other natural or man-made factors affecting the species' continued 
existence. The petitioners also included information regarding how the 
species would benefit from being listed under the ESA, cited references 
and provided appendices in support of the petition.
    Under the ESA, a listing determination can address a species, 
subspecies, or a distinct population segment (DPS) of a species (16 
U.S.C. 1532 (16)). The petitioners requested that NMFS list Atlantic 
white marlin throughout its entire range. They are found in warm waters 
throughout tropical and temperate portions of the Atlantic Ocean and 
its adjacent seas (Caribbean, Mediterranean and Gulf of Mexico). A 
highly migratory pelagic species, they are found predominantly in the 
open ocean over deep water, near the surface in the vicinity of major 
ocean currents where their prey is concentrated. Their food resources 
include small fishes and invertebrates such as squid that can be 
swallowed whole.
    The petitioners provided a detailed narrative justification for 
their petitioned action, describing past and present numbers and 
distribution of Atlantic white marlin. Information regarding its status 
was provided for the entire range of the species. The petition was 
accompanied by appropriate supporting documentation, including the most 
recent stock assessment for this species (SCRS/00/23).
    In 1997, the Atlantic white marlin was listed as overfished under 
the Magnuson-Stevens Fishery Conservation and Management Act (16 U.S.C. 
1801 et seq.). In April 1999, NMFS published Amendment 1 to the 
Atlantic Billfish Fishery Management Plan, which included rebuilding 
programs and measures to reduce bycatch and bycatch mortality for 
Atlantic billfish, including white marlin. The International Commission 
for the Conservation of Atlantic Tunas (ICCAT), responsible for 
management of tunas and tuna-like fishes of the Atlantic Ocean also 
considers the Atlantic white marlin to be overfished. Several binding 
recommendations have been adopted by ICCAT over the last few years to 
reduce landings and improve data and monitoring. The most recent 
recommendation in November 2000 included a two-phase rebuilding plan 
involving further landing reductions and the development of more 
rebuilding measures after the next stock assessments in 2002.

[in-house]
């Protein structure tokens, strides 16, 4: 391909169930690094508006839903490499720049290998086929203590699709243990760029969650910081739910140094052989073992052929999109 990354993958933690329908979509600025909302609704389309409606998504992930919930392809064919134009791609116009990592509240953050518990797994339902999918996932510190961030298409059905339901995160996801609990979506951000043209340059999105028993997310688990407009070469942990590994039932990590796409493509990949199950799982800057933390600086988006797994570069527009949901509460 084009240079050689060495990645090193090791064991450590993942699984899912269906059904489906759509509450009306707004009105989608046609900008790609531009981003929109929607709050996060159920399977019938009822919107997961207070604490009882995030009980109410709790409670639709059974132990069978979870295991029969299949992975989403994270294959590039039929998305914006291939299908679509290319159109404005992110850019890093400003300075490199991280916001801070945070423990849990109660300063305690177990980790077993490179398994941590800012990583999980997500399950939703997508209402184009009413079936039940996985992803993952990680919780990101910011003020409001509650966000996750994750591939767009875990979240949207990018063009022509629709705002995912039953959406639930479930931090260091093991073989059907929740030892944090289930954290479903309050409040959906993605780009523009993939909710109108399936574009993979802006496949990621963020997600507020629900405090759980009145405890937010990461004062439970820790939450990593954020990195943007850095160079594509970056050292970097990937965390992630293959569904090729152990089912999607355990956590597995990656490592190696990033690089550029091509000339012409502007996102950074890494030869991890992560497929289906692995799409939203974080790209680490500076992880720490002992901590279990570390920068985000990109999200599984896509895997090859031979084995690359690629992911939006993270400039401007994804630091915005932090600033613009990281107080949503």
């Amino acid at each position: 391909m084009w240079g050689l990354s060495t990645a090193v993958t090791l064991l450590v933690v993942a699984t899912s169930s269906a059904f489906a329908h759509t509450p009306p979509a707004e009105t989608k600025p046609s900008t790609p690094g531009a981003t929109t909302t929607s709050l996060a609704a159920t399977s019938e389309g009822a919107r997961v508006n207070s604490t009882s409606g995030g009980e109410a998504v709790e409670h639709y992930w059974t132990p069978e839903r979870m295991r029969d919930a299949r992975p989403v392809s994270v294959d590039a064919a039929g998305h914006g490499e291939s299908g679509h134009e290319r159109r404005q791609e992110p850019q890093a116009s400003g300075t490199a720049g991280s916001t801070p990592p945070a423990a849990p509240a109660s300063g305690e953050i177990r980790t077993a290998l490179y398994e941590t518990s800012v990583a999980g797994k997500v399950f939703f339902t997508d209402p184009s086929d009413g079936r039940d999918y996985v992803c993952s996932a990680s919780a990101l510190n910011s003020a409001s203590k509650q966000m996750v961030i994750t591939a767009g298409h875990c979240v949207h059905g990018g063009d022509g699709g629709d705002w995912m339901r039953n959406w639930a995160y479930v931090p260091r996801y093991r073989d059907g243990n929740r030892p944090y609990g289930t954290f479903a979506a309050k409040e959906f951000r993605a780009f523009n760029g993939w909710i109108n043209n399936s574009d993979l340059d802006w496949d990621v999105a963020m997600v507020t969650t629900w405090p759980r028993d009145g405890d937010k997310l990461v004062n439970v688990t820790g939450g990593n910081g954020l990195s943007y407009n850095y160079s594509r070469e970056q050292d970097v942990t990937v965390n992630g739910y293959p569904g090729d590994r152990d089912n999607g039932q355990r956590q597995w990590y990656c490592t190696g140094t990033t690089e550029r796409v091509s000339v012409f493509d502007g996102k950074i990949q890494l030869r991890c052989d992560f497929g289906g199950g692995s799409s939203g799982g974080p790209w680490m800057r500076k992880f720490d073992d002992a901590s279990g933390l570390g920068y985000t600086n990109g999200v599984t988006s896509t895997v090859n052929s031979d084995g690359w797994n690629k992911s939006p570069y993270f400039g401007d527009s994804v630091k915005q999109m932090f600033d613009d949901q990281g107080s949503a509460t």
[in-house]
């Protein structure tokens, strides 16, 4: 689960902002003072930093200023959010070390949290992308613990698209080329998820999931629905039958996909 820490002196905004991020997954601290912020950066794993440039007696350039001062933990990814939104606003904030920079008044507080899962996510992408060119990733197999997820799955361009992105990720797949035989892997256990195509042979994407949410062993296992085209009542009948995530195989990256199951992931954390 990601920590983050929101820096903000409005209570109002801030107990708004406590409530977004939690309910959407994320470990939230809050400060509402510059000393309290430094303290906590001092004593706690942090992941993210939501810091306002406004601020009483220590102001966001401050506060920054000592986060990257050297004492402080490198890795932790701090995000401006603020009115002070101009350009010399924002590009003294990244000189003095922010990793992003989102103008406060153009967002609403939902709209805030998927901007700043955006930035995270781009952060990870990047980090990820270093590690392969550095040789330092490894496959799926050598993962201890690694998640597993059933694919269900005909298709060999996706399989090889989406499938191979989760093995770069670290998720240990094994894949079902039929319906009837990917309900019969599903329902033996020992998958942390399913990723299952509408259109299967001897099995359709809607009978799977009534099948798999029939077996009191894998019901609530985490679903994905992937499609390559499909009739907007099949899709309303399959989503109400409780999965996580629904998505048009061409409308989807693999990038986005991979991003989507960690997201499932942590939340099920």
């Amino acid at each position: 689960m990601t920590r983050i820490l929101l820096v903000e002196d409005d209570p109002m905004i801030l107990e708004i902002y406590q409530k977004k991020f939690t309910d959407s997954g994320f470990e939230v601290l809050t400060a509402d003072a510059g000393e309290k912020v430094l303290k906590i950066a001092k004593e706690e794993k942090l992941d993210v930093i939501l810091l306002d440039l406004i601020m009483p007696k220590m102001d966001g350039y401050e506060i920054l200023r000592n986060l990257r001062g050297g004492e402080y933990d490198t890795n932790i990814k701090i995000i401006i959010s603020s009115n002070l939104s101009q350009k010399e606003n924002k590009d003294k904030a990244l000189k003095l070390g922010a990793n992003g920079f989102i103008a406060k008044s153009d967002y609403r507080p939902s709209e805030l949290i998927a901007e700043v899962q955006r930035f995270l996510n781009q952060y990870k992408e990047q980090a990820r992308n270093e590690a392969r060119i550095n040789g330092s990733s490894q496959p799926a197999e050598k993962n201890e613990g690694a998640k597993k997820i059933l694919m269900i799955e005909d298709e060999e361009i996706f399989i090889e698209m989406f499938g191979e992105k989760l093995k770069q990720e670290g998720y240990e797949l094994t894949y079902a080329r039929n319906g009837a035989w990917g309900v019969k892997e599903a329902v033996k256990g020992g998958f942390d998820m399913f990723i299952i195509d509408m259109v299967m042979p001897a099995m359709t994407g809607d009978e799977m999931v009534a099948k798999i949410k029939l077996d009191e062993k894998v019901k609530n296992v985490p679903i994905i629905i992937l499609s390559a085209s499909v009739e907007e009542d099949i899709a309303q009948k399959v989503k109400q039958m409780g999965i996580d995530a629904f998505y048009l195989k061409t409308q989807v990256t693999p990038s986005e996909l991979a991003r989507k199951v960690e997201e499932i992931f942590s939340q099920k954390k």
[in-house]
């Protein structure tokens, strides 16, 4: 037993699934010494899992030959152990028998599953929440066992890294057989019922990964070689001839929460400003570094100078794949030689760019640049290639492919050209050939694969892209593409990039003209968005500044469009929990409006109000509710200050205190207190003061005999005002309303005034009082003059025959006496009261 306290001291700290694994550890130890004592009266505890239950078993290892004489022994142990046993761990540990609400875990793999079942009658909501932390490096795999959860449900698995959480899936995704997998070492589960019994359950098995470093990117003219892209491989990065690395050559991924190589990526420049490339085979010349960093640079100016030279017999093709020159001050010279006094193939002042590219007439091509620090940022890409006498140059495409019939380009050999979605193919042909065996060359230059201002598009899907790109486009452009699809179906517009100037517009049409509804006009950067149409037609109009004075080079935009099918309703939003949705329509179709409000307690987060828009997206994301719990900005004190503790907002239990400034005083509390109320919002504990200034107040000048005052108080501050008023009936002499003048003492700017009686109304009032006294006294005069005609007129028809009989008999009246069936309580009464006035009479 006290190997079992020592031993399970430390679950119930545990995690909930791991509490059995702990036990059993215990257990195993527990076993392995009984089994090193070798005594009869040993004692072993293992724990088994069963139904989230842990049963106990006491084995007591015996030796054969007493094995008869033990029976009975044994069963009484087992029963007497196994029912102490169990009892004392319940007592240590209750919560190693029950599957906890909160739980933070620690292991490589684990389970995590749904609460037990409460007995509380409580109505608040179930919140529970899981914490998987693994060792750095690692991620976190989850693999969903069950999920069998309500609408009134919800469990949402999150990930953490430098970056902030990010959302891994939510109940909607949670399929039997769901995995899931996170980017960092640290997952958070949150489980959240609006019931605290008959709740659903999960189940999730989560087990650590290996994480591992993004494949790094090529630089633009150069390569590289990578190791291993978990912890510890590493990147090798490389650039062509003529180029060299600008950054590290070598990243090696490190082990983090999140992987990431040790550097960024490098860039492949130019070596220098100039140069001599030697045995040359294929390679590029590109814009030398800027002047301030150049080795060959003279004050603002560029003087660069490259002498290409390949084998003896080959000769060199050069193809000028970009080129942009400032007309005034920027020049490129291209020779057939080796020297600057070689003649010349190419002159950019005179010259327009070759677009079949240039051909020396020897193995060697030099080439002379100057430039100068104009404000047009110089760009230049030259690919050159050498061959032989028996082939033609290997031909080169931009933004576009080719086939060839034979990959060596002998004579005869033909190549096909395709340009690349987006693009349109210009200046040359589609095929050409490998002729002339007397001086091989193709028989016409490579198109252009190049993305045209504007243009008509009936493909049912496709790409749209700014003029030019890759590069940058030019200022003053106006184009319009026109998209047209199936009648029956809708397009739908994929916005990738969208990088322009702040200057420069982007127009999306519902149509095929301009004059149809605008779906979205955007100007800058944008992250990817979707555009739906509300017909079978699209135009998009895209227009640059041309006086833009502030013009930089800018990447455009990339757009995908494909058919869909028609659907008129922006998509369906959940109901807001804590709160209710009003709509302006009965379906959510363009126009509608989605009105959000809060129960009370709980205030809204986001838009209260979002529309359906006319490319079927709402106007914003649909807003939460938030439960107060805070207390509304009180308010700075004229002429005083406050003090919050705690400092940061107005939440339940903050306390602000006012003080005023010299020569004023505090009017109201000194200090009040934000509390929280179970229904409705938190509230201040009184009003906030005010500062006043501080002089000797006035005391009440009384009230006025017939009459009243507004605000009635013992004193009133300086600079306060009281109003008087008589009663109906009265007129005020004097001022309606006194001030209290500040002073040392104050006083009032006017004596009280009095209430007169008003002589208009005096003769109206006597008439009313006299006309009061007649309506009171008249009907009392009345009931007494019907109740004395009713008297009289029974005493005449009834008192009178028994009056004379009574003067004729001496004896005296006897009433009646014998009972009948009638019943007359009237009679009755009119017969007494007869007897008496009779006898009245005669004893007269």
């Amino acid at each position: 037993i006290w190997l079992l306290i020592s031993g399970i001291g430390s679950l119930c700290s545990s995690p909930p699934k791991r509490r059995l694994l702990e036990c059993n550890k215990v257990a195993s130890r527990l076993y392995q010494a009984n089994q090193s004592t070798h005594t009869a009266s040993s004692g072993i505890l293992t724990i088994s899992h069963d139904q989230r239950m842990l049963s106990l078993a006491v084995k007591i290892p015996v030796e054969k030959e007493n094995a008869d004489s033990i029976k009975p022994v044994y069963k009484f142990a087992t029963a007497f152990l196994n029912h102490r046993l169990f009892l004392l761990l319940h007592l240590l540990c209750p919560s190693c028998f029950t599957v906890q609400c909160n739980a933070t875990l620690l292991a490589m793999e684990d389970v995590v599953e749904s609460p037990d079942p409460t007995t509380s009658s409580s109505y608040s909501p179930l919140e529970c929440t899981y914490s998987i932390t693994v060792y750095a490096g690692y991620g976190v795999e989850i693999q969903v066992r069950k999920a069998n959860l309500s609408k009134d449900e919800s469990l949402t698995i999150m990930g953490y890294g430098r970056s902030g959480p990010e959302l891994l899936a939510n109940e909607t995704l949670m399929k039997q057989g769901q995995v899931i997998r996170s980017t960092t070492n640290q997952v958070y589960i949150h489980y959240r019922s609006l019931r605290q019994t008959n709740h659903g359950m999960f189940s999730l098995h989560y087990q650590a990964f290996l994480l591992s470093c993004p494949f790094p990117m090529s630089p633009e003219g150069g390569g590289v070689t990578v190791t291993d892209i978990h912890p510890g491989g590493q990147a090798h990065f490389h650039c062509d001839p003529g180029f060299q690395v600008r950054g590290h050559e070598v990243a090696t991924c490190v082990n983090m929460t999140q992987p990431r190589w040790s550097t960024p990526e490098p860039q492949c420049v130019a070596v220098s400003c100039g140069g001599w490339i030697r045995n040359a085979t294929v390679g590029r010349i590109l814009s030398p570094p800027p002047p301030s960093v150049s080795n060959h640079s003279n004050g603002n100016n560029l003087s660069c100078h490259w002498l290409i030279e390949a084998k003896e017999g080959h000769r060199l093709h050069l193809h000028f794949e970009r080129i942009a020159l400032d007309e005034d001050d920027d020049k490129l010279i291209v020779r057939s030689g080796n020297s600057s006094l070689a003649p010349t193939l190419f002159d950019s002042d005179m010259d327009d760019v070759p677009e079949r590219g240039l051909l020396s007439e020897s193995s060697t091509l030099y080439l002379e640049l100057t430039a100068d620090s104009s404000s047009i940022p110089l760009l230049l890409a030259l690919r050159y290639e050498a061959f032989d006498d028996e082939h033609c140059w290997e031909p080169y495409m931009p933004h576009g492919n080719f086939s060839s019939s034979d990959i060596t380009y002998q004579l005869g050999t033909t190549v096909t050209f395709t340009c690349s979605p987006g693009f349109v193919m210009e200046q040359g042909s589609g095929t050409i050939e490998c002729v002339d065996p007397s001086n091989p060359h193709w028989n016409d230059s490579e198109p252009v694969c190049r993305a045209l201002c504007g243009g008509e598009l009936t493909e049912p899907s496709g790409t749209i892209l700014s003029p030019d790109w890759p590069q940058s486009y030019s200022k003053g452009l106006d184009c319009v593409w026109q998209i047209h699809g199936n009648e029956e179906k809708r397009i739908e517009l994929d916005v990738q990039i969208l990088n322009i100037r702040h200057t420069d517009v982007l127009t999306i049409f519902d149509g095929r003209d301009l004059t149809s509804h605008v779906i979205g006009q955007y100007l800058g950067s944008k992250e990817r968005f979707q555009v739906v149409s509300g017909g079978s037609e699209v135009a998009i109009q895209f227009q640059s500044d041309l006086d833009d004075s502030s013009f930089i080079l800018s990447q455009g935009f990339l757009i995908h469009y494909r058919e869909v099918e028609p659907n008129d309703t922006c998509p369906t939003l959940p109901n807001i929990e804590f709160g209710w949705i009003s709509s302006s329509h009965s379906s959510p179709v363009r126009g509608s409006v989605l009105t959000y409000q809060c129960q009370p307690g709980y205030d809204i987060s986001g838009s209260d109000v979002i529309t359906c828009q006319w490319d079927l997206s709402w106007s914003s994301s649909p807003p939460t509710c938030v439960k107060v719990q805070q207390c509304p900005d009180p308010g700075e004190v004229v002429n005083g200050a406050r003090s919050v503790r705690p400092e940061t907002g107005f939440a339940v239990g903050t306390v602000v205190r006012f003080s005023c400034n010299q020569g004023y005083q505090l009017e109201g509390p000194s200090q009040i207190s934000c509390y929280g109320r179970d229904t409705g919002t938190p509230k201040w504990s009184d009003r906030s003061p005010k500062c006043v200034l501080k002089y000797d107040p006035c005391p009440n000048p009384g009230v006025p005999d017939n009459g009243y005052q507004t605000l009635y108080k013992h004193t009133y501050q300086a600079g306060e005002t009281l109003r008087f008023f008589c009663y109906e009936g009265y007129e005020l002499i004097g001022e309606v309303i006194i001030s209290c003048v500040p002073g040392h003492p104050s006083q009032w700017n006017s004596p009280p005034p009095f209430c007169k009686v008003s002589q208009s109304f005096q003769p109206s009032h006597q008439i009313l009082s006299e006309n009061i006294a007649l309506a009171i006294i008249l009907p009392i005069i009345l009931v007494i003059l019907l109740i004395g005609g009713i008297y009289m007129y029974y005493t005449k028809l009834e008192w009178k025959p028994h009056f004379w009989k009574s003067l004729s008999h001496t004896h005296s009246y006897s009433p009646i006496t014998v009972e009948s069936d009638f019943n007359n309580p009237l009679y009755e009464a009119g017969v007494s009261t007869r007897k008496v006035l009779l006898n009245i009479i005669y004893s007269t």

The petitioners assert that existing protection for Atlantic white 
marlin at both the national and international level is inadequate to 
conserve the species or prevent its slide to extinction. The 
population's decline has been documented thoroughly by ICCAT's 
scientific advisors, the Standing Committee for Research and Statistics 
(SCRS). According to the petitioners, the primary cause of the Atlantic 
white marlin decline is due to bycatch in the international swordfish 
and tuna fisheries. The most recent stock assessment conducted in July 
of 2000 (SCRS/00/23) indicates that by the end of 1999: (1) the total 
Atlantic stock biomass had declined to less than 15 percent of its 
maximum sustainable yield level; (2) fishing mortality was estimated to 
be at least seven times higher than the sustainable level; (3) 
overfishing has taken place for over three decades; and (4) the stock 
is less productive than previously estimated, with a maximum 
sustainable yield smaller than 1,300 metric tons. The population's 
abundance was last at its long-term sustainable level in 1980. 
Reduction in prey species availability may also be a threat to the 
species, with two of its important prey species, Atlantic bluefish and 
squid, listed as overfished under the Magnuson-Stevens Act (16 U.S.C. 
1801 et seq.).

Petition Finding

    Based on the above information and the criteria specified in 50 CFR 
424.14 (b)(2), NMFS finds that the petitioner presents substantial 
scientific and commercial information indicating that a listing of 
Atlantic white marlin may be warranted. Under section 4 (b)(3)(A) of 
the ESA, this finding requires that NMFS commence a status review on 
Atlantic white marlin. NMFS is now initiating this review. Within one 
year of the receipt of the petition (by September 3, 2002), a finding 
will be made as to whether listing the Atlantic population of the white 
marlin as threatened or endangered is warranted, as required by section